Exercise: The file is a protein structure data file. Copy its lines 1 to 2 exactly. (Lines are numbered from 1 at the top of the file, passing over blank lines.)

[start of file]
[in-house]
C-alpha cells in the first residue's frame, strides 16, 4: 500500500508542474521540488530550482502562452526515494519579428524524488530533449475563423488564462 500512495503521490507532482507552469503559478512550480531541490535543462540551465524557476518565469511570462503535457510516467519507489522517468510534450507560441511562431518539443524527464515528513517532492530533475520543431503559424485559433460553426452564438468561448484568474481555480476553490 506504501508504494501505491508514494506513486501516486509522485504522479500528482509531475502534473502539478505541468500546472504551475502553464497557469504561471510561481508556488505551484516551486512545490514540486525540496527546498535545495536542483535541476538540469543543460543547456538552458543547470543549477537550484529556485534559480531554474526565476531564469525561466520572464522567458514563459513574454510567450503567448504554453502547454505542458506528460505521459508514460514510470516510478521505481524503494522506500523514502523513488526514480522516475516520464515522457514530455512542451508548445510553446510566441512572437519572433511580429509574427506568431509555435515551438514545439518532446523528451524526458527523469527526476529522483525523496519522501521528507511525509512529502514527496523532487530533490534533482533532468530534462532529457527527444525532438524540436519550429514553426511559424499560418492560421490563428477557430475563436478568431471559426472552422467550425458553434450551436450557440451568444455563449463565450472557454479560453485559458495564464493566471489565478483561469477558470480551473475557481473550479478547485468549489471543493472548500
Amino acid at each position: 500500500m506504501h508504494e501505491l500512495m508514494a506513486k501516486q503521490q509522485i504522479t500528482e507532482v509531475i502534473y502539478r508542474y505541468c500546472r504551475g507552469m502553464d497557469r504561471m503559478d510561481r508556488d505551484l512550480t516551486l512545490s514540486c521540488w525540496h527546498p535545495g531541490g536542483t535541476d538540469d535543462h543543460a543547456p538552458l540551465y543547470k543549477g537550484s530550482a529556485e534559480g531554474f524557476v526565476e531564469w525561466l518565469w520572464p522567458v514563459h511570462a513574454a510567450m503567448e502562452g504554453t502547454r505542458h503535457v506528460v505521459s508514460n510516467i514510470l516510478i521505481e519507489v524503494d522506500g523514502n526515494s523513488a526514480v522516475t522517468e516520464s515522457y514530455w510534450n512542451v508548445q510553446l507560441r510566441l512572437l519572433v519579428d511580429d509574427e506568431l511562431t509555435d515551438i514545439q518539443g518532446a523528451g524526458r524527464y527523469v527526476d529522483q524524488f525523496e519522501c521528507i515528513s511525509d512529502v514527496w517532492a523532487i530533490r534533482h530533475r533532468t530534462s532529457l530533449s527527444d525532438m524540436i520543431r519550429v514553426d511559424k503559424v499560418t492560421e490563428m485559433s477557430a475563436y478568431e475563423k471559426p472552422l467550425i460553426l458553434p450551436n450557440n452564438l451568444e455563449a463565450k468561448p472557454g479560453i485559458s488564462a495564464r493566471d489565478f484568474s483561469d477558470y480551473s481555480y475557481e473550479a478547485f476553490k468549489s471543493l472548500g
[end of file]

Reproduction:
[in-house]
C-alpha cells in the first residue's frame, strides 16, 4: 500500500508542474521540488530550482502562452526515494519579428524524488530533449475563423488564462 500512495503521490507532482507552469503559478512550480531541490535543462540551465524557476518565469511570462503535457510516467519507489522517468510534450507560441511562431518539443524527464515528513517532492530533475520543431503559424485559433460553426452564438468561448484568474481555480476553490 506504501508504494501505491508514494506513486501516486509522485504522479500528482509531475502534473502539478505541468500546472504551475502553464497557469504561471510561481508556488505551484516551486512545490514540486525540496527546498535545495536542483535541476538540469543543460543547456538552458543547470543549477537550484529556485534559480531554474526565476531564469525561466520572464522567458514563459513574454510567450503567448504554453502547454505542458506528460505521459508514460514510470516510478521505481524503494522506500523514502523513488526514480522516475516520464515522457514530455512542451508548445510553446510566441512572437519572433511580429509574427506568431509555435515551438514545439518532446523528451524526458527523469527526476529522483525523496519522501521528507511525509512529502514527496523532487530533490534533482533532468530534462532529457527527444525532438524540436519550429514553426511559424499560418492560421490563428477557430475563436478568431471559426472552422467550425458553434450551436450557440451568444455563449463565450472557454479560453485559458495564464493566471489565478483561469477558470480551473475557481473550479478547485468549489471543493472548500